Working dog trainer and Muster Dogs judge Peter Barr, Pinaroo, has urged farmers to begin as early as they can in a working dog's life when training them to keep away from chasing cars and utes and other bad habits,
During a demonstration with his dogs Chum and Music held during the Birchip Cropping Group's Main Field Day, Mr Barr revealed that the car chasing issue was one of the most common questions.
"You just have to be the one to outsmart the dog at times," he said at the field day.
"All it starts with is a pup may see a ute drive past and go 'woof' and then it could see another vehicle go past and go 'woof woof' and then they think the ute is getting away from them and is scared of it,"
"All of a sudden when you don't have a chain on the dog, it will chase the car, com out, and will get run over."
Mr Barr said that owners could easily overcome issues in the early months of the dog's life by saying their name as the ute drives past and rewarding the dog if it doesn't chase it.
As well as outsmarting your working dog, the adage of being the dog's best friend rings true, and rewarding them for good deeds is fundamental.
But he also advocates having fun as well on the farm.
"You got to reward the pup and try make it fun for you and make it fun for them to be around you," he said.
Mr Barr says there are a set number of steps to set working dogs up he goes through in his training school, from balance to teaching where can and can't bite sheep.
"Sometimes you get a lot out of them if you are prepared to put the time into training them... but the most important thing is to let them get to a head of a mob of sheep, get them to block up and get the mob to come back to you," he said.
"The last thing you want is for them to come up to pull sheep down."
He also says some people could be surprised that there's not a lot of time you need to put into a dog to get it right, but there's a secret to dog training - all to do with the trainer or owner.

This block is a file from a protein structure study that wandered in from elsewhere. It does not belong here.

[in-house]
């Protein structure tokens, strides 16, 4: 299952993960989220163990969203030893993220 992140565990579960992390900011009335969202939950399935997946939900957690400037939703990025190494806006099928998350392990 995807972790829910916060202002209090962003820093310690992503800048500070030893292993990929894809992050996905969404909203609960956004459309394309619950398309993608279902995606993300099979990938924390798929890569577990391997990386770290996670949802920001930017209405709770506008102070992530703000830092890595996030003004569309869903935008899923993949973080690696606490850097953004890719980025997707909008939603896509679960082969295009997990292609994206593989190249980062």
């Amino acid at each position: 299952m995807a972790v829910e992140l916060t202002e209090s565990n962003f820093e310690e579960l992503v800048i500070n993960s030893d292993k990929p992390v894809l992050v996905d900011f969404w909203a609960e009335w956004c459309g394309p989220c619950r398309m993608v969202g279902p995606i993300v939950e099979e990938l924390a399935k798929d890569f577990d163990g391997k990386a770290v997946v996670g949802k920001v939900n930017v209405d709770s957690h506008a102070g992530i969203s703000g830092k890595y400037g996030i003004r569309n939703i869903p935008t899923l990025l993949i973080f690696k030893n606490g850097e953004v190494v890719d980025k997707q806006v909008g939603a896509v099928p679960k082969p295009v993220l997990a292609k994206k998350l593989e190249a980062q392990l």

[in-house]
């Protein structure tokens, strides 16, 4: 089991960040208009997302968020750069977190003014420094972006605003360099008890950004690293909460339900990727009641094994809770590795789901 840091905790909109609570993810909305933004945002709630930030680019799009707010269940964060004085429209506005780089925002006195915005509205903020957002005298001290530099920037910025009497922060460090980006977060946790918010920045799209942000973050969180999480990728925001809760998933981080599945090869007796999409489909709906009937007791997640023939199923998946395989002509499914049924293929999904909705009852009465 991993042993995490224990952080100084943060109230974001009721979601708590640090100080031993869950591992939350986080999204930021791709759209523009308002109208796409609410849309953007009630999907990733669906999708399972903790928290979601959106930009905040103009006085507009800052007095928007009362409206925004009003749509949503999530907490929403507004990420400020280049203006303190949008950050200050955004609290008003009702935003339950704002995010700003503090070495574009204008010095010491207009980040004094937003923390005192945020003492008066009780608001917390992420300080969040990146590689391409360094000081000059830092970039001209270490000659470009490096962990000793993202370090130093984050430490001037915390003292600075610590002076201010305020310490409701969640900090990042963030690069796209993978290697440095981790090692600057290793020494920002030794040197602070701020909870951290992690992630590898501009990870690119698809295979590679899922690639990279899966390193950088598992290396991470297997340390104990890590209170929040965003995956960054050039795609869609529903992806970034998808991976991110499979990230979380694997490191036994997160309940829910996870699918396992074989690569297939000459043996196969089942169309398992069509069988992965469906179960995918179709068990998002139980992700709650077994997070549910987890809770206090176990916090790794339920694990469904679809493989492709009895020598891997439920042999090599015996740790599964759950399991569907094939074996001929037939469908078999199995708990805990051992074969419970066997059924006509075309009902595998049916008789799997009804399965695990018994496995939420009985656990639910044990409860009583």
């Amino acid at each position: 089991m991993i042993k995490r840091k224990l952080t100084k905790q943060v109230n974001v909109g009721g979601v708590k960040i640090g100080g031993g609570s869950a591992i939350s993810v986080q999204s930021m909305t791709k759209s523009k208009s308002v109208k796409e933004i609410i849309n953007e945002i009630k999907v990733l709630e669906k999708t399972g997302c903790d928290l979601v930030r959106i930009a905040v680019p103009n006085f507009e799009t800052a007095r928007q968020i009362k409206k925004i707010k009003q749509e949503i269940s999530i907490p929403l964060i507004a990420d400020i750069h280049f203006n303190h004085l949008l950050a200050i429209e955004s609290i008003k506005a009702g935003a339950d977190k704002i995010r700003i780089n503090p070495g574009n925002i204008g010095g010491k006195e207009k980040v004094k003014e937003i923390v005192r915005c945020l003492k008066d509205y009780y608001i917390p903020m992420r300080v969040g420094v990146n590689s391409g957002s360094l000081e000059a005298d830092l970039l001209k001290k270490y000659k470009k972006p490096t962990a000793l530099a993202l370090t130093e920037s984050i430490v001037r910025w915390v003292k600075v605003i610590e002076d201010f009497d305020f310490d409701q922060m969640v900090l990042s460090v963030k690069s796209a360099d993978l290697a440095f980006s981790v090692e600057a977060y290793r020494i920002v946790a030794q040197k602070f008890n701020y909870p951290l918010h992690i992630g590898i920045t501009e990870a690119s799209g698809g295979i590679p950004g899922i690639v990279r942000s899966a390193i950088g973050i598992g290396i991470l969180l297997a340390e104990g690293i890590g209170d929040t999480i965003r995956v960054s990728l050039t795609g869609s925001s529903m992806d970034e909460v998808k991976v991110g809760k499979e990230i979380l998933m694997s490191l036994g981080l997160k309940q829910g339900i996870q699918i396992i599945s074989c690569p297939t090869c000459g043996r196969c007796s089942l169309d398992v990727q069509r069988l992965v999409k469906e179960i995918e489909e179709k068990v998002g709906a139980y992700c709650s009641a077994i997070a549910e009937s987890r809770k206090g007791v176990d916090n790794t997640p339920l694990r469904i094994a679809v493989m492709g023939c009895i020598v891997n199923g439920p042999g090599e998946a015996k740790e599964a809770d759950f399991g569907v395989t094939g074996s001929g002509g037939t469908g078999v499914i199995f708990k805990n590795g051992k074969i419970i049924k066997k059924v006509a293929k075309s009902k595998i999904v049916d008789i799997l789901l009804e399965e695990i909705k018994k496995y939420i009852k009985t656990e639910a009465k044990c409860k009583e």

It's to put in a "100 per cent commitment" from the trainer from taking a dog off the chain until the time you put it back on the chain.
"When we do let our pup off, we should make sure we are doing something with it at all times until we go it tied back up," he said.
"A lot of us go and let a pup off, and maybe a phone rings, and we have that conversation and have a coffee, but then we come back out, the pup has killed the pet lamb or the chooks.
"That's generally because it isn't supervised, and you should always try to keep it sharp, play with him, teach them to sit."
While he insists trainers do not need to spend much time on training, he advocates not always keeping them on a chain for most of the day.
There are plenty of everyday examples on how to keep a working dog alert as well, which Mr Barr says farmers may also not be aware of.
"They don't have to learn something new in every session, but it's about getting something done with them," he said.
"Sometimes it can even be as easy as when you go into town to grab a parcel or something.
"You can put the dog in the ute, let him off for a wee or poo when you get into town, bring him to town and put him away when you get back home.
"He's had an outing for the day, and it's not a heap, but he's had something to do and all those things keep him sharp."
Mr Barr said there had been more awareness of the value of working muster dogs since the ABC program was aired.
"I found on [Muster Dogs] that dogs need to get opportunities at times, so if you only have a pup that you have [inside] but don't get the opportunity to do too much out there, at two years old, they still won't know what to do out there," he said.
"It's not just an age thing, it's opportunities and experience, and on that TV show, people would have seen those who gave more opportunity and got real busy with the real work and those who would have just trained them and getting them right.
"All those dogs were very good at different things, they just were brought up different ways, and goes to show that not every way is the same, it's what you put into them for what you want."